When Mr. Shepherd was challenged by Faculty members and others concerning his views he presented a paper to the Faculty on October 1, 1976. A Faculty report to the February 10, 1977 meeting of the Board singled out expressions that were found troubling in the October paper, for example: “. . . faith coupled with obedience to Christ is what is called for in order to salvation and therefore in order to justification.” “Thus, faith and new obedience are in order to justification and salvation.” The Faculty report called attention to the responsibility of teachers to avoid confusing statements.

A fuller report of the Faculty was made to the Board meeting of May 17, 1977. The report acknowledged clarifications from Mr. Shepherd in an April 15, 1977 statement, but said that “Mr. Shepherd continues to defend views and expressions contained in the October 1976 study paper” and that earlier concerns had not been resolved. The Faculty concluded that “certain of Mr. Shepherd’s statements on the subject of justification require further consideration and modification to avoid obscuring the teaching of Scripture and the Westminster Standards.” Mr. Shepherd was no longer using the word “instrument” in reference to works but had suggested that “instrument” was not altogether a good term to describe faith either. Mr. Shepherd objected to making faith prior to justification in an “ordo salutis” as Charles Hodge (and John Murray) had done. He suggested that if such an “ordo salutis” were to be constructed, good works should be inserted with faith and repentance before justification. (Cf. “The Relation of Good Works to Justification in the Westminster Standards,” p. 22.) The Faculty report specified four areas where modifications of the language and formulations of Mr. Shepherd were to be desired. These concerned his broad use of the term justification, his language of requirement for good works in relation to justification (as against LC Q. 71), his reluctance to make faith prior to justification even in a logical sense; and his strategy of explaining the “alone” function of faith as separating it from meritorious works rather than from other graces.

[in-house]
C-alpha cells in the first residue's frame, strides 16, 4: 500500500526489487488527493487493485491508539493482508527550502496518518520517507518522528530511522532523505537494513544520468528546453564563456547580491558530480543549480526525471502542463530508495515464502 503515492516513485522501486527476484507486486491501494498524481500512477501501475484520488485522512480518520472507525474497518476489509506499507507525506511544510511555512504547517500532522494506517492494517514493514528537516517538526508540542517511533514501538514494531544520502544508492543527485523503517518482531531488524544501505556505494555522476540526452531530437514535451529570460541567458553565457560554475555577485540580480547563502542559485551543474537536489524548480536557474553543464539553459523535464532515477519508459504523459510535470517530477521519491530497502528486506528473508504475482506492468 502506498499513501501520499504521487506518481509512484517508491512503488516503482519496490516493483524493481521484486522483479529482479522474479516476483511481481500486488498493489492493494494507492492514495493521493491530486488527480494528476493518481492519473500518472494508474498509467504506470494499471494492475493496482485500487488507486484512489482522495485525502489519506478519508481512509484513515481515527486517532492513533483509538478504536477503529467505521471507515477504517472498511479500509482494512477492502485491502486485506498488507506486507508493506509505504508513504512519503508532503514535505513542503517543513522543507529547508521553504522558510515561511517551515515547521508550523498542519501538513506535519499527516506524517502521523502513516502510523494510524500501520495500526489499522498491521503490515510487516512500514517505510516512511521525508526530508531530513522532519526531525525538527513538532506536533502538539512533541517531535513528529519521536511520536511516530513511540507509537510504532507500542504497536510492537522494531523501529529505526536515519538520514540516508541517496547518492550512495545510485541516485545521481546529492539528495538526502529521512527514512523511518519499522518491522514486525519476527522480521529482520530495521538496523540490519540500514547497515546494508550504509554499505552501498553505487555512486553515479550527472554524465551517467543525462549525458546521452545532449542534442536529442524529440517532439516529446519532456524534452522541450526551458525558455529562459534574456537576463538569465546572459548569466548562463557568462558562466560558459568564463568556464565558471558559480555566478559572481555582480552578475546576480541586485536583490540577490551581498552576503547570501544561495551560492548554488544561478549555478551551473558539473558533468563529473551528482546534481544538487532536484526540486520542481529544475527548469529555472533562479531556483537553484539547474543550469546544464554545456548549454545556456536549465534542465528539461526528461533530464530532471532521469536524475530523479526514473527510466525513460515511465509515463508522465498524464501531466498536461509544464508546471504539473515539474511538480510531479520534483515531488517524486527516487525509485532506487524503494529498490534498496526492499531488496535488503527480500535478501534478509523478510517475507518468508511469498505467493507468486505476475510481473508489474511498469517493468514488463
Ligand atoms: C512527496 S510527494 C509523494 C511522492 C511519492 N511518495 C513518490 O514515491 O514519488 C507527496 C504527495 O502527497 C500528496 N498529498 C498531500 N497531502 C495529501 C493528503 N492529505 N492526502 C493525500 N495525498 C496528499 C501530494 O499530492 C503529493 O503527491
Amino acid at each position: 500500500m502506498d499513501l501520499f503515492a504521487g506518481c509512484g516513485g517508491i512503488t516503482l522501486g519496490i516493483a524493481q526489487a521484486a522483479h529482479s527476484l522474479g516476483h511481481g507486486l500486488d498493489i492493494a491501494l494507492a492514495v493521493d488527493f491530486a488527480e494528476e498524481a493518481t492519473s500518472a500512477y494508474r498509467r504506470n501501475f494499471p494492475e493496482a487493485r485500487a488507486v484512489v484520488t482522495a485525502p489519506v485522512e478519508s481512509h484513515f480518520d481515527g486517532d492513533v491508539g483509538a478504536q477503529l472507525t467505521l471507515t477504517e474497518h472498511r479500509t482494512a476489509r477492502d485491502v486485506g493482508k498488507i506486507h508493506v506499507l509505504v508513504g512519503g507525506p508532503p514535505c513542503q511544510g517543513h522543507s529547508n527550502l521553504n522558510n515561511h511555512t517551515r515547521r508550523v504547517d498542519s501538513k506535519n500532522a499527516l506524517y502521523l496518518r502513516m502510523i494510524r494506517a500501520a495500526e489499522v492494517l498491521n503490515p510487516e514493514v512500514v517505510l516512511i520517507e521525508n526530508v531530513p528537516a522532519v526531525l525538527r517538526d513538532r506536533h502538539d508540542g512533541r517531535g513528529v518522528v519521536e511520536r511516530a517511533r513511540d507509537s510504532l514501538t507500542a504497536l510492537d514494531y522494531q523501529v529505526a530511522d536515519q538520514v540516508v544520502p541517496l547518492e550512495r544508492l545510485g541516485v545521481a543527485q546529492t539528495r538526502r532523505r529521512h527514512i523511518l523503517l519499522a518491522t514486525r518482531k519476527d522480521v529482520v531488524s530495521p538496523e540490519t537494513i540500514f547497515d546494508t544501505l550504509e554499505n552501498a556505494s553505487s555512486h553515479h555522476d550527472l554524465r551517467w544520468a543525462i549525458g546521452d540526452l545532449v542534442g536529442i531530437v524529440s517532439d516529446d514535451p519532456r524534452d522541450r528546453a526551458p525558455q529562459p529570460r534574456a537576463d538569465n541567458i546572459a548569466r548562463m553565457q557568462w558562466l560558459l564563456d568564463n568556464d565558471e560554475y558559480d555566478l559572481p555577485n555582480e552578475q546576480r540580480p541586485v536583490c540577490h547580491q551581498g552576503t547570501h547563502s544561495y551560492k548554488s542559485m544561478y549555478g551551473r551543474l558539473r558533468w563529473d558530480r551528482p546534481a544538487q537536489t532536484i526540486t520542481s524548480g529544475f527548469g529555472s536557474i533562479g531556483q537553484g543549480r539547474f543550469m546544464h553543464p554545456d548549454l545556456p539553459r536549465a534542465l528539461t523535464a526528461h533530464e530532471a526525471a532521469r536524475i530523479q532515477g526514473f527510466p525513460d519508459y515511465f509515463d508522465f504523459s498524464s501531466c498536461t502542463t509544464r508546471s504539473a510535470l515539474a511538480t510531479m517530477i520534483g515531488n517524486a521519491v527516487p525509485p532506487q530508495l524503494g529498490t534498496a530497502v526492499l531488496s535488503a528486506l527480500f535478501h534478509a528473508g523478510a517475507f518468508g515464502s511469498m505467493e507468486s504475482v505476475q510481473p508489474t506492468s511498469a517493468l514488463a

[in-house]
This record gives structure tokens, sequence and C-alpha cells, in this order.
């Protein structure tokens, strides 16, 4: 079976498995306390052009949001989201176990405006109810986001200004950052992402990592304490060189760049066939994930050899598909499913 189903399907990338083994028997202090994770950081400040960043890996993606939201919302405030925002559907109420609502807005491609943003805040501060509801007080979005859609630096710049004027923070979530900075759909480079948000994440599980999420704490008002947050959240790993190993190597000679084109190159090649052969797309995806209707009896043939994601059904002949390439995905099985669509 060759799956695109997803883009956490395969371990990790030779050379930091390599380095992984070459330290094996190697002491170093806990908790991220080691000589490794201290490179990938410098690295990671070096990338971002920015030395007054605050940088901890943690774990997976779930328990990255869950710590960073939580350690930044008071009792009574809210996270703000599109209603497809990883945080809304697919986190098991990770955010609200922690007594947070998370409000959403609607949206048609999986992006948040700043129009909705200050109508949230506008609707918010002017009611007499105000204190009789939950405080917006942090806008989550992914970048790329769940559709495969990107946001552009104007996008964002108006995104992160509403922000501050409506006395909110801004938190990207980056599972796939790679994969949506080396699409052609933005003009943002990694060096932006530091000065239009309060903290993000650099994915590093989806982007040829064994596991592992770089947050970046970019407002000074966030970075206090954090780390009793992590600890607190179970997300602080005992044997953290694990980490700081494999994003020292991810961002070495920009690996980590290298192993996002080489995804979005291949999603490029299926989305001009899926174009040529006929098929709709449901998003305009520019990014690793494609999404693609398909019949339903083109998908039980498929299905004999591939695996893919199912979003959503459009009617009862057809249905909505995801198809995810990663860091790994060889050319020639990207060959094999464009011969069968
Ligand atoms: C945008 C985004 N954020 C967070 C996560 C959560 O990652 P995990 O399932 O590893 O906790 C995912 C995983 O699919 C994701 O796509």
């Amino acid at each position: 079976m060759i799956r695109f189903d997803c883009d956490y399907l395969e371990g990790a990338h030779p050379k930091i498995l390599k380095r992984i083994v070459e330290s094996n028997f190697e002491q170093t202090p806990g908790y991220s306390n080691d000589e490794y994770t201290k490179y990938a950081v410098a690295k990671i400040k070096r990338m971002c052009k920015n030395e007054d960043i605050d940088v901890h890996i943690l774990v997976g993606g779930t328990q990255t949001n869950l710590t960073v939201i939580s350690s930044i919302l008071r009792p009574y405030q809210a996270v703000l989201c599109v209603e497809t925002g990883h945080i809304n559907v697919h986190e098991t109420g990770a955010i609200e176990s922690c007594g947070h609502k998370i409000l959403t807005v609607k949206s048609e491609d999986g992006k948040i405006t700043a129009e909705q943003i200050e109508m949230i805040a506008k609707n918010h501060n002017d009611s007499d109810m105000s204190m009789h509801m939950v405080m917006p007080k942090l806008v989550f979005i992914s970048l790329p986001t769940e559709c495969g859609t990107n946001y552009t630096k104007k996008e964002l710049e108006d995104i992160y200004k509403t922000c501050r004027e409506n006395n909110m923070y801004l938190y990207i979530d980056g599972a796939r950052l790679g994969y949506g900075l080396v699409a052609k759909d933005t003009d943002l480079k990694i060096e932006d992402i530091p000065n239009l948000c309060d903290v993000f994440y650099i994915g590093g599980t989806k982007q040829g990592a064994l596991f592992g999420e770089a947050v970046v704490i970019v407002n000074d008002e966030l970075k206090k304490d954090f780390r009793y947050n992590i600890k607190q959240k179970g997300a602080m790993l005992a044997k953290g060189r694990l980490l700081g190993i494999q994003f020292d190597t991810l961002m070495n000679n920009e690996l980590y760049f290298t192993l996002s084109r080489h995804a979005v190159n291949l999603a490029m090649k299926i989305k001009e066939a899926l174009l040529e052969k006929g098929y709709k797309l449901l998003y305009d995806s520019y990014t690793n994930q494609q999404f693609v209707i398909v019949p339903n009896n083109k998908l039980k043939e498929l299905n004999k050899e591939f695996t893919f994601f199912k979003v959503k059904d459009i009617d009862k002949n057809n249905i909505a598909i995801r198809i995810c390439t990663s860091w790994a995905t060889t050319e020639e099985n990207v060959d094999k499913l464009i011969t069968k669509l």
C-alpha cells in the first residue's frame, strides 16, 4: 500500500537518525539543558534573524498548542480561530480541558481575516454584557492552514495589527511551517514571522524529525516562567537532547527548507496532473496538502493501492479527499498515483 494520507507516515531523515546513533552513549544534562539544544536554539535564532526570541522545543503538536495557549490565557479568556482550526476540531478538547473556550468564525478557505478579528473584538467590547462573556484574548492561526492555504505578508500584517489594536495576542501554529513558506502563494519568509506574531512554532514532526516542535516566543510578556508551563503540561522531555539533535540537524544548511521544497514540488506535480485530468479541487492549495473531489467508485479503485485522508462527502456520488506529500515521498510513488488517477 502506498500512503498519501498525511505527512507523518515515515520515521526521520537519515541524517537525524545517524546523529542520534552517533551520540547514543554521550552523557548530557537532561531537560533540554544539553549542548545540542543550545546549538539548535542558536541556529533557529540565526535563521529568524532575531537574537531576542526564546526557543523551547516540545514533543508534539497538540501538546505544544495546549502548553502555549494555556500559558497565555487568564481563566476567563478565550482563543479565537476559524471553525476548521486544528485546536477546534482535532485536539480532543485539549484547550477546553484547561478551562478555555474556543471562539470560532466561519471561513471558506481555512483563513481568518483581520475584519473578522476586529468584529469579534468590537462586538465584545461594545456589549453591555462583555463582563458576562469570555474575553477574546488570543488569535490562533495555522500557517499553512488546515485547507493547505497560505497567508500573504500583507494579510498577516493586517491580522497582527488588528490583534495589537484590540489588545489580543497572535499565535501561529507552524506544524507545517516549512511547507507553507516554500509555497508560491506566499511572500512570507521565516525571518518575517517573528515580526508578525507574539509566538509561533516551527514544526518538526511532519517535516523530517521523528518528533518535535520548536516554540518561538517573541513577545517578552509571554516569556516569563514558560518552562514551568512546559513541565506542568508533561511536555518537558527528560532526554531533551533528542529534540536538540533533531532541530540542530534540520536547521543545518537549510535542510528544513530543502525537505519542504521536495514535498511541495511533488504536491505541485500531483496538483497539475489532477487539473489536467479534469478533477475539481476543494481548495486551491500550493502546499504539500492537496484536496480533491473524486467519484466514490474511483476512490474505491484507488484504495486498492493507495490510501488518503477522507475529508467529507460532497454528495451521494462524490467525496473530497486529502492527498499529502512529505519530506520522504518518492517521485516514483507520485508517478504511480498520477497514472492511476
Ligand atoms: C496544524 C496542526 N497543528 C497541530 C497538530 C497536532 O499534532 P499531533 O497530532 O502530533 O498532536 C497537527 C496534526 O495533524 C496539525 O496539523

Six members of the Faculty believed that these criticisms were not severe enough; they held Mr. Shepherd’s views to be erroneous and sent their evaluation to the Board.